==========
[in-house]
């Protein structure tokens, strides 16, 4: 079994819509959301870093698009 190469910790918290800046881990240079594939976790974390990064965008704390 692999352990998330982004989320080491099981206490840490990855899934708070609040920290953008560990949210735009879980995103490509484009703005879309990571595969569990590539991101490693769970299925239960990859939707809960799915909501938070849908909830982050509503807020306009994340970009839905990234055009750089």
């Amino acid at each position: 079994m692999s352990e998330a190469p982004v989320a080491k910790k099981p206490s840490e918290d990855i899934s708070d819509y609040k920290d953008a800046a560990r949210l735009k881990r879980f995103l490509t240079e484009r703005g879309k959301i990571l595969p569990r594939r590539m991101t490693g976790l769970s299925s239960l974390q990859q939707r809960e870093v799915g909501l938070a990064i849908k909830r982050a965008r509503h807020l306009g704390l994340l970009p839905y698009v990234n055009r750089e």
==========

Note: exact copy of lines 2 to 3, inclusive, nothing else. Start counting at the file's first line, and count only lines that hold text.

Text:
């Protein structure tokens, strides 16, 4: 079994819509959301870093698009 190469910790918290800046881990240079594939976790974390990064965008704390 692999352990998330982004989320080491099981206490840490990855899934708070609040920290953008560990949210735009879980995103490509484009703005879309990571595969569990590539991101490693769970299925239960990859939707809960799915909501938070849908909830982050509503807020306009994340970009839905990234055009750089």
């Amino acid at each position: 079994m692999s352990e998330a190469p982004v989320a080491k910790k099981p206490s840490e918290d990855i899934s708070d819509y609040k920290d953008a800046a560990r949210l735009k881990r879980f995103l490509t240079e484009r703005g879309k959301i990571l595969p569990r594939r590539m991101t490693g976790l769970s299925s239960l974390q990859q939707r809960e870093v799915g909501l938070a990064i849908k909830r982050a965008r509503h807020l306009g704390l994340l970009p839905y698009v990234n055009r750089e």